Summer. These two fleeting months have long been eagerly anticipated by students anxious to escape the stuffy classroom and soak up the sun. In past generations, students typically spent these months lounging at the community pool, playing sports or perhaps working a summer job.
Not so today. Increasingly, keen students are opting to take summer classes—sacrificing freedom and leisure for the academic benefits of getting a head start on next year’s learning.
Of course, “summer school” has always been a rite of passage for the student who needed remediation to recover a credit. The trend has definitely shifted, however, in favour of students voluntarily completing credits over the summer to gain an academic edge.
Becky is one of those students. The fifteen-year-old from Toronto is just weeks away from finishing her first year of high school but is already planning on taking Grade 10 English in July to strengthen her writing skills. “I had a great teacher last year,” she says, “but with almost thirty students in my class, I didn’t get as much feedback as I would have liked on the drafts of my essays. Summer school classes are usually a lot smaller, so you get more focused attention from the teacher.”
Seventeen-year-old Ahmed agrees. He will begin his final year of high school in September and chose to take Grade 12 Advanced Functions this summer for the additional support that students enjoy in smaller summer classes. “I’m pretty strong in math, but I need to complete both Advanced Functions and Calculus and Vectors for Queen’s Commerce. There’s no way that I could earn top marks taking both courses next year, especially since my school isn’t semestered, so I would have to take both classes at the same time. This way, I can focus on Advanced Functions this summer, do really well and then ease my course work for next year.”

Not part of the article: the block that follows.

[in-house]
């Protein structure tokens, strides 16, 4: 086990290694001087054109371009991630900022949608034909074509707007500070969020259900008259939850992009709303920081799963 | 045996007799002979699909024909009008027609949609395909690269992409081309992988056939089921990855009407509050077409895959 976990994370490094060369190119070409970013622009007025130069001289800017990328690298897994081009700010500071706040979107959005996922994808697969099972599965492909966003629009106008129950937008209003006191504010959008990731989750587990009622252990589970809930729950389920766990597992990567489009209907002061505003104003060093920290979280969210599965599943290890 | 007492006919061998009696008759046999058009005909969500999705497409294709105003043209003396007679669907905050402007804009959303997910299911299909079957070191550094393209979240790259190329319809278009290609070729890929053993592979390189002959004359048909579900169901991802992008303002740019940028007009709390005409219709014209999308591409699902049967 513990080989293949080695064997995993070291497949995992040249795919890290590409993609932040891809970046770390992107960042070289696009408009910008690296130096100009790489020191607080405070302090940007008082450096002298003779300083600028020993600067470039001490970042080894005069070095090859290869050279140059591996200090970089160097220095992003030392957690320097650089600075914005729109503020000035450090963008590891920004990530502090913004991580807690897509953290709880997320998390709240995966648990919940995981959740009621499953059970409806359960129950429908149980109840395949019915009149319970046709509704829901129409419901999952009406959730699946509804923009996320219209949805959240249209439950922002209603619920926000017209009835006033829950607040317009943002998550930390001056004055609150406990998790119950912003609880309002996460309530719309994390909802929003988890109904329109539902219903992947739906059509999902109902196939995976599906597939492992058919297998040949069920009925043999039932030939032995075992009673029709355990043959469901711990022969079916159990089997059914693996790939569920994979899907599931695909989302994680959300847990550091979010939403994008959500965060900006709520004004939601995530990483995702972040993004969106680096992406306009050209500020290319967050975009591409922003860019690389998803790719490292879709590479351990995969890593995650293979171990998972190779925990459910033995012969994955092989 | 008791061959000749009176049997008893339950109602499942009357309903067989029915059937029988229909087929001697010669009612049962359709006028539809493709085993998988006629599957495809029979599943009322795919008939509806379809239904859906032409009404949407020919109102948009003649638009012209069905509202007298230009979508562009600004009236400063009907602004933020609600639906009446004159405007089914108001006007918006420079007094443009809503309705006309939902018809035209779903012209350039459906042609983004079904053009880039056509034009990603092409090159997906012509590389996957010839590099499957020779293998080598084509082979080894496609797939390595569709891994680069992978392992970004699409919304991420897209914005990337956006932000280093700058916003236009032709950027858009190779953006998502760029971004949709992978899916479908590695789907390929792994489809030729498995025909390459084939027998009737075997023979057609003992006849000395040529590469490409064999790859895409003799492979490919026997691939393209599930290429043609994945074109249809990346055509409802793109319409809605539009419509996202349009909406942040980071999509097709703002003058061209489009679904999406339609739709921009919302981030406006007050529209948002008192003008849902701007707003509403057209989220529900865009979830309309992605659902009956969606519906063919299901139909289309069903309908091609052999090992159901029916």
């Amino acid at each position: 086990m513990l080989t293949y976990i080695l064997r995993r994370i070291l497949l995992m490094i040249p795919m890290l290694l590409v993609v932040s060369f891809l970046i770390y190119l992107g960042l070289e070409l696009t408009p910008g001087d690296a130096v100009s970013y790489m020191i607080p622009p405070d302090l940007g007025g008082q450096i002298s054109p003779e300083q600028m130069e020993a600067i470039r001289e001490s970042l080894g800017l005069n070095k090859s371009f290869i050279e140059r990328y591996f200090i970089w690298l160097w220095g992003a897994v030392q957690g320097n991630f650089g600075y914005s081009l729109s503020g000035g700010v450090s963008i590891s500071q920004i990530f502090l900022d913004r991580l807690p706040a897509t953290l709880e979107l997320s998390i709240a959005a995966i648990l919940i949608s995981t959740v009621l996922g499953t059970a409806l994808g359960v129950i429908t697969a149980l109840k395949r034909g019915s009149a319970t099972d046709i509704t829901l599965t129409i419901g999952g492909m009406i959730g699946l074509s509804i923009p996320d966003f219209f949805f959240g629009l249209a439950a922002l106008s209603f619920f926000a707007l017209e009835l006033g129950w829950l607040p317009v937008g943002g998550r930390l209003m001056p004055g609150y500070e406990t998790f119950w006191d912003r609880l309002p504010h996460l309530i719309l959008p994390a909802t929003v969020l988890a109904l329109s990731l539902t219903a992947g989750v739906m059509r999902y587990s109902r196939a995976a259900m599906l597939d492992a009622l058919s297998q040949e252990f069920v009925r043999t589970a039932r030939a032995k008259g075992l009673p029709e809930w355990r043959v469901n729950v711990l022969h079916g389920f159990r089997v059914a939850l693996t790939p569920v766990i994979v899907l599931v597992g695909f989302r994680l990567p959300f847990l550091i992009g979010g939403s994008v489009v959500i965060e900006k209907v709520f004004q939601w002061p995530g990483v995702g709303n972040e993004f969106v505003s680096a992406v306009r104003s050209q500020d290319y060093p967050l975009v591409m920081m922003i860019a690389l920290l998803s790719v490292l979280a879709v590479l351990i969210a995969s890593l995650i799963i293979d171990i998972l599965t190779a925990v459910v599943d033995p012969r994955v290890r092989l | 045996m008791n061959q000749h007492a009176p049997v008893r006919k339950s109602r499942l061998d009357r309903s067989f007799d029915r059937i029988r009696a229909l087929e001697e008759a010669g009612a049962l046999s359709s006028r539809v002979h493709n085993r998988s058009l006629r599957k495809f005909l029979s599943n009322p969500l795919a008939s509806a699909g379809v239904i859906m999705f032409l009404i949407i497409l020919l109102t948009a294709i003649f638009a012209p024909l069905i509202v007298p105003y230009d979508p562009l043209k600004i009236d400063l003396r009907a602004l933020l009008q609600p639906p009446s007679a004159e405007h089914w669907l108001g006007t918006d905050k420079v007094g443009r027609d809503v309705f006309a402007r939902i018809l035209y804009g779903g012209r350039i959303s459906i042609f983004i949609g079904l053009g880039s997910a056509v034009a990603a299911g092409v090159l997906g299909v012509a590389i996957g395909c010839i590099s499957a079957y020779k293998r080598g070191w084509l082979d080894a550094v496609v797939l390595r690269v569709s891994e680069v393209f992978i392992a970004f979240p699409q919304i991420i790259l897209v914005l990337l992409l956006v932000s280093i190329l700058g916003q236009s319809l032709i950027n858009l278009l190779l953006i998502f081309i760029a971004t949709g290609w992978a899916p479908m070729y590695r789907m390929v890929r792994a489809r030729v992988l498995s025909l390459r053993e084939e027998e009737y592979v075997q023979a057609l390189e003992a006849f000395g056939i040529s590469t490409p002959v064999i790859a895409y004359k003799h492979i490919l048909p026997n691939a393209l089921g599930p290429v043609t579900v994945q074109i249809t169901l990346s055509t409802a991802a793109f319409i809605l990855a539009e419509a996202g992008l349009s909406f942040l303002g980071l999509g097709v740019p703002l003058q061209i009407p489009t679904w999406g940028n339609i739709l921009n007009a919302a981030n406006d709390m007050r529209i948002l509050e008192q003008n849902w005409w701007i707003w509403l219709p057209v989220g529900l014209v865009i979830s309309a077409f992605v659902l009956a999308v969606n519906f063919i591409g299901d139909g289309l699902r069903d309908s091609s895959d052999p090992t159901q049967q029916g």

These kinds of strategic choices are increasingly necessary to gain admission to fiercely competitive university programs. Queen’s Bachelor of Commerce, Ahmed’s first choice, receives over 7 0000 applications every year for less than 500 available spots in its first-year class. Other coveted programs in business, science and engineering at universities in Ontario and across Canada are equally competitive and often demand marks in the high 80s and even into the 90s.
In this hyper-competitive climate, summer school offers definite advantages. Smaller classes allow for more interaction and support from the teacher, which tends to bolster confidence and performance. The condensed timeline of a summer course can also offer an immersive and more rewarding learning experience. Finally, a summer course can help to lighten next year’s course load, reducing stress and focusing academic energies on the courses that matter most for university admission.
For those interested in earning a credit this summer, Forest Hill Tutoring offers secondary school credit courses through individual and small-group instruction. Each July and August, dozens of students take advantage of the flexibility and instructional benefits of our Academy courses. Give us a call to discuss your summer learning goals!